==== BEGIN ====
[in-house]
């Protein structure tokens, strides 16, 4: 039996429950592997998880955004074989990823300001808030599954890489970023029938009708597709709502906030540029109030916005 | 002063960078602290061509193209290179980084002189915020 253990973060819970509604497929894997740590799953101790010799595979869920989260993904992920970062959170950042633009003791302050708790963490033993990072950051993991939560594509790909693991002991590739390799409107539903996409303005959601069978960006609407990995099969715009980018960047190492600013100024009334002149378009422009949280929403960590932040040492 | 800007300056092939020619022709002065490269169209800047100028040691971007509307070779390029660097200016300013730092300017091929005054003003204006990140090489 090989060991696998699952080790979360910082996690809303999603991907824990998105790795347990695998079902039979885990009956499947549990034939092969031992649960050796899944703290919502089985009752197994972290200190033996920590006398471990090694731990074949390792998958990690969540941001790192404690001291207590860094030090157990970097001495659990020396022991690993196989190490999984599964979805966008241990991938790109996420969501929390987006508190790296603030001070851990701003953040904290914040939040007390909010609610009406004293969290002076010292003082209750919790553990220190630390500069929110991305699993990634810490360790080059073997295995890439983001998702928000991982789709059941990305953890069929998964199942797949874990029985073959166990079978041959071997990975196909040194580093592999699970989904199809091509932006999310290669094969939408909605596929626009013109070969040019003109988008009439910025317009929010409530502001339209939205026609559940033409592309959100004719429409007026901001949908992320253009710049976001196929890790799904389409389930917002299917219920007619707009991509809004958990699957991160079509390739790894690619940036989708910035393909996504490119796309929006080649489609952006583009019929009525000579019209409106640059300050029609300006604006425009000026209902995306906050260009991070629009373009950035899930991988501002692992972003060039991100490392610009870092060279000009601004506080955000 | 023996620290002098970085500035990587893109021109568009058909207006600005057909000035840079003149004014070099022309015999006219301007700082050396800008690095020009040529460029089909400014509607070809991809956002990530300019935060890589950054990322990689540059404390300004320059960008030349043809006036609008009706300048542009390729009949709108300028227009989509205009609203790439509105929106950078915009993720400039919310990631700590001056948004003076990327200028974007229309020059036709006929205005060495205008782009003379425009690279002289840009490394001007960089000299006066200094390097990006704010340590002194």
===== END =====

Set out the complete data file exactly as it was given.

[in-house]
């Protein structure tokens, strides 16, 4: 039996429950592997998880955004074989990823300001808030599954890489970023029938009708597709709502906030540029109030916005 | 002063960078602290061509193209290179980084002189915020 253990973060819970509604497929894997740590799953101790010799595979869920989260993904992920970062959170950042633009003791302050708790963490033993990072950051993991939560594509790909693991002991590739390799409107539903996409303005959601069978960006609407990995099969715009980018960047190492600013100024009334002149378009422009949280929403960590932040040492 | 800007300056092939020619022709002065490269169209800047100028040691971007509307070779390029660097200016300013730092300017091929005054003003204006990140090489 090989060991696998699952080790979360910082996690809303999603991907824990998105790795347990695998079902039979885990009956499947549990034939092969031992649960050796899944703290919502089985009752197994972290200190033996920590006398471990090694731990074949390792998958990690969540941001790192404690001291207590860094030090157990970097001495659990020396022991690993196989190490999984599964979805966008241990991938790109996420969501929390987006508190790296603030001070851990701003953040904290914040939040007390909010609610009406004293969290002076010292003082209750919790553990220190630390500069929110991305699993990634810490360790080059073997295995890439983001998702928000991982789709059941990305953890069929998964199942797949874990029985073959166990079978041959071997990975196909040194580093592999699970989904199809091509932006999310290669094969939408909605596929626009013109070969040019003109988008009439910025317009929010409530502001339209939205026609559940033409592309959100004719429409007026901001949908992320253009710049976001196929890790799904389409389930917002299917219920007619707009991509809004958990699957991160079509390739790894690619940036989708910035393909996504490119796309929006080649489609952006583009019929009525000579019209409106640059300050029609300006604006425009000026209902995306906050260009991070629009373009950035899930991988501002692992972003060039991100490392610009870092060279000009601004506080955000 | 023996620290002098970085500035990587893109021109568009058909207006600005057909000035840079003149004014070099022309015999006219301007700082050396800008690095020009040529460029089909400014509607070809991809956002990530300019935060890589950054990322990689540059404390300004320059960008030349043809006036609008009706300048542009390729009949709108300028227009989509205009609203790439509105929106950078915009993720400039919310990631700590001056948004003076990327200028974007229309020059036709006929205005060495205008782009003379425009690279002289840009490394001007960089000299006066200094390097990006704010340590002194």